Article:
By virtue of having a higher seed, sixth-seeded Notre Dame was considered the home team in Saturday’s NCAA tournament semifinal against seventh-seeded Maryland and wore its white jerseys at M&T Bank Stadium. But with the Terps playing about 45 minutes away from their campus in College Park, the stadium had a decided “Fear the Turtle” vibe to it, and the feeling was not lost on Fighting Irish coach Kevin Corrigan.
“We were up at Hofstra last week [for the quarterfinals], and I think there were 37 people cheering for us in a sellout crowd of 13,000,” Corrigan quipped, referring to fans pulling for Albany. “I wanted to come to the press conference afterwards and say I apologize to all those people who wanted to see Albany here right now because it was clear that there weren’t a lot of people rooting for us. We kind of just kept that mentality this week. Quite honestly, it's kind of funny. I read The Washington Post and The Baltimore Sun today, and I think they talked more about the Duke-Maryland matchup than they did the Maryland-Notre Dame matchup, and I said, ‘OK, that’s fine with us.’ We like being those guys.’”
Notre Dame (12-5) will make its second appearance in a title game in five years after defeating Maryland, 11-6. A month ago, the Terps had tagged the Fighting Irish with a 12-8 loss on April 19 that nearly ended Notre Dame’s season except that the team captured the Atlantic Coast Conference tournament and earned the league’s automatic qualifier for the NCAA postseason.
“I think each one of those games, quite honestly, has been really important for us to learn from,” Corrigan said of the Fighting Irish’s five losses. “We learned from the Syracuse game and beat them the second time. We learned from the Maryland game and beat them the second time. We learned from that slow-down game with Penn State to be able to play a 6-5 game with Maryland [in the ACC tournament], but we also learned from the Virginia game and some of those to be able to play an 18-17 game with Army and find a way to win that one. So I think the whole trip kind of makes us who we are today.”
Circling back to “Three Things to Watch” …
1) Turnovers hound Maryland. One of the better teams in Division I at protecting the ball at 13.4 turnovers per game, the Terps (13-4) picked a bad time to suddenly be generous. They gave away the ball a season-worst 19 times, which included season-worst five failed clears. Eight of their turnovers occurred in the first quarter, which contributed to Notre Dame jumping out to a 4-2 lead in that period.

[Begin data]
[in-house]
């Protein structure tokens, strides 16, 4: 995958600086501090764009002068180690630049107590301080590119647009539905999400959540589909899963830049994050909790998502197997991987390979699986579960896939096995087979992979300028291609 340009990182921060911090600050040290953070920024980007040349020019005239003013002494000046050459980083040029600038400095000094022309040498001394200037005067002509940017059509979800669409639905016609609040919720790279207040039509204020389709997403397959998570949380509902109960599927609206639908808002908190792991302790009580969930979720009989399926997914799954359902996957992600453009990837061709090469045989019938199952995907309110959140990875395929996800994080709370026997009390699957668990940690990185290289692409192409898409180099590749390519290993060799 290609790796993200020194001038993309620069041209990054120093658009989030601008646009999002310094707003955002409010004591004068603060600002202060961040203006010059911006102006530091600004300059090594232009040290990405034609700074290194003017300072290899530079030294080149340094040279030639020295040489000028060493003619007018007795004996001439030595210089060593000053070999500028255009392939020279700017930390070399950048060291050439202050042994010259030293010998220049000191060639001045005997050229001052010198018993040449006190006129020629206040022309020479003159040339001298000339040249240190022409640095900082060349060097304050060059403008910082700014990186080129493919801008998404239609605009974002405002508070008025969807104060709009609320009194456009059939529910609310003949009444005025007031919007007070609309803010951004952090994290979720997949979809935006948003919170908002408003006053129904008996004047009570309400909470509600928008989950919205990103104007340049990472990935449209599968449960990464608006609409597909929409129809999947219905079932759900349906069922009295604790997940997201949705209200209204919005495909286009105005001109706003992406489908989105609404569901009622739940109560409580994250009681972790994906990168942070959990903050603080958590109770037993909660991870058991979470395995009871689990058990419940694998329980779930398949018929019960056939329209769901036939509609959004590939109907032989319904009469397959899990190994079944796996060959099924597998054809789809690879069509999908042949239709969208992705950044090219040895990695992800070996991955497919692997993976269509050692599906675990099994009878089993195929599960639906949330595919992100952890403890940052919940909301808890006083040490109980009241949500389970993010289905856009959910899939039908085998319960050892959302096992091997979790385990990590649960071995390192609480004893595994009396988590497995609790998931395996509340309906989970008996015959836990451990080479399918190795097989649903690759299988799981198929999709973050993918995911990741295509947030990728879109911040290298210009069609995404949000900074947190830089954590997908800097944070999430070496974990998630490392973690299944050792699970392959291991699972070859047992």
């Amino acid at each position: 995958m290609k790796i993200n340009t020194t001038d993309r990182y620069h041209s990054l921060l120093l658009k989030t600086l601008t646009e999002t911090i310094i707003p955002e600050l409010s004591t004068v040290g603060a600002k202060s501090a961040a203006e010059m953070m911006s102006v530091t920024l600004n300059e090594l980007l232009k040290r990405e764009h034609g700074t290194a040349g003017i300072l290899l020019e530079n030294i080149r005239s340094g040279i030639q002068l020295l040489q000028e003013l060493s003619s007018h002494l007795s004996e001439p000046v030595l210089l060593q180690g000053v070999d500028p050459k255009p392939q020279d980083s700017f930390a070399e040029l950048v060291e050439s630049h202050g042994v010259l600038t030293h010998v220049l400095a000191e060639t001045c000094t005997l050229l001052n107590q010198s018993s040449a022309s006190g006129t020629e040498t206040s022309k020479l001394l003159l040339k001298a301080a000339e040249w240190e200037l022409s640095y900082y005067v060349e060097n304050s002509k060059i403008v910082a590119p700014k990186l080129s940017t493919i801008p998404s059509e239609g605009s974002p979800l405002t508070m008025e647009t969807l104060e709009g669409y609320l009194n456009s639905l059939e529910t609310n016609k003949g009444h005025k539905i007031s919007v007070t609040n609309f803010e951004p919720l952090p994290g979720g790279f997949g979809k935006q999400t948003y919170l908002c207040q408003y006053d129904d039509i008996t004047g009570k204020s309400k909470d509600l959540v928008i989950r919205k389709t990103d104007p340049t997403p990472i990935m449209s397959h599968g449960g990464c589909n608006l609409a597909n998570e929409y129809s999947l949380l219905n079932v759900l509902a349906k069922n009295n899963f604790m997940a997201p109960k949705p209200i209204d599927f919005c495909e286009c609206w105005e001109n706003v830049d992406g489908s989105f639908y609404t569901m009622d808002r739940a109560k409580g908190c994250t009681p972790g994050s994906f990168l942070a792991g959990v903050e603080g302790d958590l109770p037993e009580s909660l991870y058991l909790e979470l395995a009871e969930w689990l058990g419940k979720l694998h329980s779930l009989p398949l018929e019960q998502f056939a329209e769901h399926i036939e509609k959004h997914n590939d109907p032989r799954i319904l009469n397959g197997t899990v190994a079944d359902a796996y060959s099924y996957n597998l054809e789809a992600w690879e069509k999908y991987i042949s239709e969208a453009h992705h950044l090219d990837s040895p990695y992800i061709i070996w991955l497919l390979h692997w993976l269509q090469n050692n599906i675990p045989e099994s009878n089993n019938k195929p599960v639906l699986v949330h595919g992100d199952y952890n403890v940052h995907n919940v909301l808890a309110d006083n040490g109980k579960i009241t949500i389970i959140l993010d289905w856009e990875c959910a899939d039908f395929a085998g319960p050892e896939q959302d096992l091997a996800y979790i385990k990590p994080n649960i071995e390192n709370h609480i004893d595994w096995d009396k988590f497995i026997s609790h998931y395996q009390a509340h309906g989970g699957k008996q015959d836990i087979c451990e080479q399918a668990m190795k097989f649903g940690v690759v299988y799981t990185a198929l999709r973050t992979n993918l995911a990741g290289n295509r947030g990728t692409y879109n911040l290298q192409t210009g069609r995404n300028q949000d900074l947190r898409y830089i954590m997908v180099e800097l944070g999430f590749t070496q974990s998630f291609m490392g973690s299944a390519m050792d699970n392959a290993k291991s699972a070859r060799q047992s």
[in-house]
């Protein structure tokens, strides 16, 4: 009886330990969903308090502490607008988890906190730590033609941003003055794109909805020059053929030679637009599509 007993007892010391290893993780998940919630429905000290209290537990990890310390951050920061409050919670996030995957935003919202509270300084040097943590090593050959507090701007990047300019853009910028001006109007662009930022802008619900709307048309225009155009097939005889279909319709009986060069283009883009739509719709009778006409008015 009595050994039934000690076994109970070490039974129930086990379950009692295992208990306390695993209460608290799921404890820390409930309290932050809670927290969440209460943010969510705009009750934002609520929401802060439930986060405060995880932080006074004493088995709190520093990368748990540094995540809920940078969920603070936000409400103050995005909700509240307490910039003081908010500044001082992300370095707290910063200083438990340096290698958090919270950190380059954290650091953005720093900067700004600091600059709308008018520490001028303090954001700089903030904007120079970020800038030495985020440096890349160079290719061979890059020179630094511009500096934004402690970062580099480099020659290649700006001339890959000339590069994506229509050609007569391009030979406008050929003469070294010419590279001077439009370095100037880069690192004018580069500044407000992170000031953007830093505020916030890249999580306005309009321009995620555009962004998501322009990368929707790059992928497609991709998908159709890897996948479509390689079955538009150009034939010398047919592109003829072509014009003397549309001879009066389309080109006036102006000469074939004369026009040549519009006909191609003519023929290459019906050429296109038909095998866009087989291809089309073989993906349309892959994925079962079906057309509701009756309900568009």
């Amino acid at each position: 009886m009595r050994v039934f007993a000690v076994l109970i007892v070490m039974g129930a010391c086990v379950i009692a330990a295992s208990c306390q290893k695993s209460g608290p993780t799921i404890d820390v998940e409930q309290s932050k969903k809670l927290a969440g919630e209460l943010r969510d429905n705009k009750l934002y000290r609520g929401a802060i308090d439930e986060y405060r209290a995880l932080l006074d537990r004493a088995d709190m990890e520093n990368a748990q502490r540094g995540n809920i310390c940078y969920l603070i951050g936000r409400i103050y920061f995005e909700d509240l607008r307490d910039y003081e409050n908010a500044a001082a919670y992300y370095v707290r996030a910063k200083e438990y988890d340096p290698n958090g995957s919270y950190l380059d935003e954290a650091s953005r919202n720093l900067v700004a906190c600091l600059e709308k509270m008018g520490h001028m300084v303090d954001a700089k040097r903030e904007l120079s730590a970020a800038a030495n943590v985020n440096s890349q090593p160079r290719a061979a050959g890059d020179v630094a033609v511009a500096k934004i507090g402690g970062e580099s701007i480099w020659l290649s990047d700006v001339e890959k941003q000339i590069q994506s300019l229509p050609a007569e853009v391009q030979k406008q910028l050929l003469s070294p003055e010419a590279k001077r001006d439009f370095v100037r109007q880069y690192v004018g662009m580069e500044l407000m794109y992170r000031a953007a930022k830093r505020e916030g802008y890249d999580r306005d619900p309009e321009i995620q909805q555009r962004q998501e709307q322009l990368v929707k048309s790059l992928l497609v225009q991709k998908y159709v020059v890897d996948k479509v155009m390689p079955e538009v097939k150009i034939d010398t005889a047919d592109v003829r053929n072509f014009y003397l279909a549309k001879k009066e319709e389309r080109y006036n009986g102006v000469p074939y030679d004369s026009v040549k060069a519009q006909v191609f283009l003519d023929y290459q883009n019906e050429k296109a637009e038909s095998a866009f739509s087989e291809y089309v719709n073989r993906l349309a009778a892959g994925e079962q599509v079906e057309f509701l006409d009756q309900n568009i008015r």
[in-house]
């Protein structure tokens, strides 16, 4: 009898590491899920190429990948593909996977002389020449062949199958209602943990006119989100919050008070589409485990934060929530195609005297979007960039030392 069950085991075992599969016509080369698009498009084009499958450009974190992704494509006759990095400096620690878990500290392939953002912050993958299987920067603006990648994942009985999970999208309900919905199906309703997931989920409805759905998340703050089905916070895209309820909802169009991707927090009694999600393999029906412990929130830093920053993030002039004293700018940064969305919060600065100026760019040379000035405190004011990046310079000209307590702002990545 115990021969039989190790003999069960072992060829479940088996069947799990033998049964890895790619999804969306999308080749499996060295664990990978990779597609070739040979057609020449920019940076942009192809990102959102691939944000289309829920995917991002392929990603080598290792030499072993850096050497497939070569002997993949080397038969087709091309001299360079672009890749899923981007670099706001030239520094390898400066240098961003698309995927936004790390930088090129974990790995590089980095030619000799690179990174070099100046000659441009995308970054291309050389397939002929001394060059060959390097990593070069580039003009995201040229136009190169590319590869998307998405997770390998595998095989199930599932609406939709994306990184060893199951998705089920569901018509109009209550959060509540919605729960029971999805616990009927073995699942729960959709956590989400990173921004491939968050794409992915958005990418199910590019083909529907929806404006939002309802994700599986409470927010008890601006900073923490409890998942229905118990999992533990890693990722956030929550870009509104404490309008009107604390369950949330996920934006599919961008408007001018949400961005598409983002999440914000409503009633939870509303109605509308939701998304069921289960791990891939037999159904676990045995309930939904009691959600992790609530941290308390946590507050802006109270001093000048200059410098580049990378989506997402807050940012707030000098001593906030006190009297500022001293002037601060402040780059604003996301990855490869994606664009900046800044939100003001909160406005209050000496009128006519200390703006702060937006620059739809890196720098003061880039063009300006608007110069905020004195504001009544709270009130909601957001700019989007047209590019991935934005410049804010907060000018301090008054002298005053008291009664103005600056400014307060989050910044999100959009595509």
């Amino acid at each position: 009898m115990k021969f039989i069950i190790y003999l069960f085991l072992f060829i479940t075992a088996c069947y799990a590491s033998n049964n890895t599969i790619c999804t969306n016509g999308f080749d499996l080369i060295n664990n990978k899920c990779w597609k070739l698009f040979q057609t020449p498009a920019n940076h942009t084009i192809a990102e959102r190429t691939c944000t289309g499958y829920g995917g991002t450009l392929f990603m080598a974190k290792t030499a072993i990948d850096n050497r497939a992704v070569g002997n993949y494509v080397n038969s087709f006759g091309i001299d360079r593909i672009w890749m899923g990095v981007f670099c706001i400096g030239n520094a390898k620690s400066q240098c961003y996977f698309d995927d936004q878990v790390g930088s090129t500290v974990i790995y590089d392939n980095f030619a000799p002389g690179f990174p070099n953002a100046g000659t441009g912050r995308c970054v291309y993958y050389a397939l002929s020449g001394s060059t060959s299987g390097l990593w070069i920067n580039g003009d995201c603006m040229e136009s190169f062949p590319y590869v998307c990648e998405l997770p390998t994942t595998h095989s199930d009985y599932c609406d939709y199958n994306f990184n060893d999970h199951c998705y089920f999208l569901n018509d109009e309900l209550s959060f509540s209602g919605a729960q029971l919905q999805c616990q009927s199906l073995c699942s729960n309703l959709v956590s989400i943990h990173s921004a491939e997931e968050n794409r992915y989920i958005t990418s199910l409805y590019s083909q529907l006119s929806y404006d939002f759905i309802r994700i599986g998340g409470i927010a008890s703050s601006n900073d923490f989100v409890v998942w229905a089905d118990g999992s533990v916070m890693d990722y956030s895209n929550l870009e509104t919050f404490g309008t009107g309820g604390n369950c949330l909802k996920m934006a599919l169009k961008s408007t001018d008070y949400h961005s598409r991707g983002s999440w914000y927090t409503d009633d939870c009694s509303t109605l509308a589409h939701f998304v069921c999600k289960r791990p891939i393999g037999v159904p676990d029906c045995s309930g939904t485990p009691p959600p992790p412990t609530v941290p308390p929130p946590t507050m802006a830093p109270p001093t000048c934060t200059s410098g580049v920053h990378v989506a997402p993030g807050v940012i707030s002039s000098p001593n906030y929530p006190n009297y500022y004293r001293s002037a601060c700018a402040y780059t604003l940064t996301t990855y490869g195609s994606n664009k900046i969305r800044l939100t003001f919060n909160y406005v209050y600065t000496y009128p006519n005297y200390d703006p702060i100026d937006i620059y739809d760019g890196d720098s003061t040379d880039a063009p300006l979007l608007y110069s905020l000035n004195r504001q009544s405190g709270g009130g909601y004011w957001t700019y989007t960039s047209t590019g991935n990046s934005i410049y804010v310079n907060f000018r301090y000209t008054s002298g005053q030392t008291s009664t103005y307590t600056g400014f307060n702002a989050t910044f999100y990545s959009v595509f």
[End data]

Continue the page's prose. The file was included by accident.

“I think the first quarter, a lot of that was self-inflicted,” Maryland coach John Tillman said. “We turned the ball over eight times in the first quarter, and it was a little different with a turnover each time. … Sometimes today, we got away from some of the things we wanted to do and the things that we practiced. It was just one thing here and one thing there, but collectively when you add all those things up, it really kills your time of possession, it kills your flow, and I thought we put ourselves behind the 8-ball.”
2) Faceoffs don’t hurt – or help – Maryland. Junior Charlie Raffa extended his season-long prowess against Notre Dame, winning 11-of-13 faceoffs (84.6 percent) and collecting a game-high six ground balls. In three meetings with Notre Dame, Raffa has won 41-of-50 draws (82.0 percent) and 21 ground balls. Raffa left in the third quarter, however, after re-aggravating his nagging right knee, and sophomore Jon Garino replaced him, winning 4-of-8 faceoffs (50.0 percent) and picking up two ground balls. Tillman said it was a no-brainer to sit Raffa for Garino.
“We have to look at the young guy’s long-term health and what’s in his best interests, and sometimes we have to save these guys from themselves,” Tillman said. “I’m not going to risk one guy’s future for a lacrosse game, and I know our training staff wouldn’t either. All that being said, I thought Jon Garino did a really nice job for us. He came in and won some faceoffs.”
3) Conor Kelly lifts Notre Dame. The junior goalkeeper had a huge hand in the win for the Fighting Irish, making a game-high 14 saves and outdueling Maryland senior and first-team All-American Niko Amato (10 stops). Kelly stoned senior attackman Mike Chanenchuk, junior attackman Jay Carlson (St. Paul’s) and freshman attackman Connor Cannizzaro on high-percentage chances, and he has surrendered just 23 goals and made 40 saves in three meetings with the Terps.
“I felt like I was seeing the ball well,” said Kelly, who lost his job in an 8-7 loss to Penn State – the team’s second game of the season. “I thought I saw the ball well against them the last time. Playing a team three times is tough, but you also get to see their shooters three times. So I thought I got a good read on their releases.”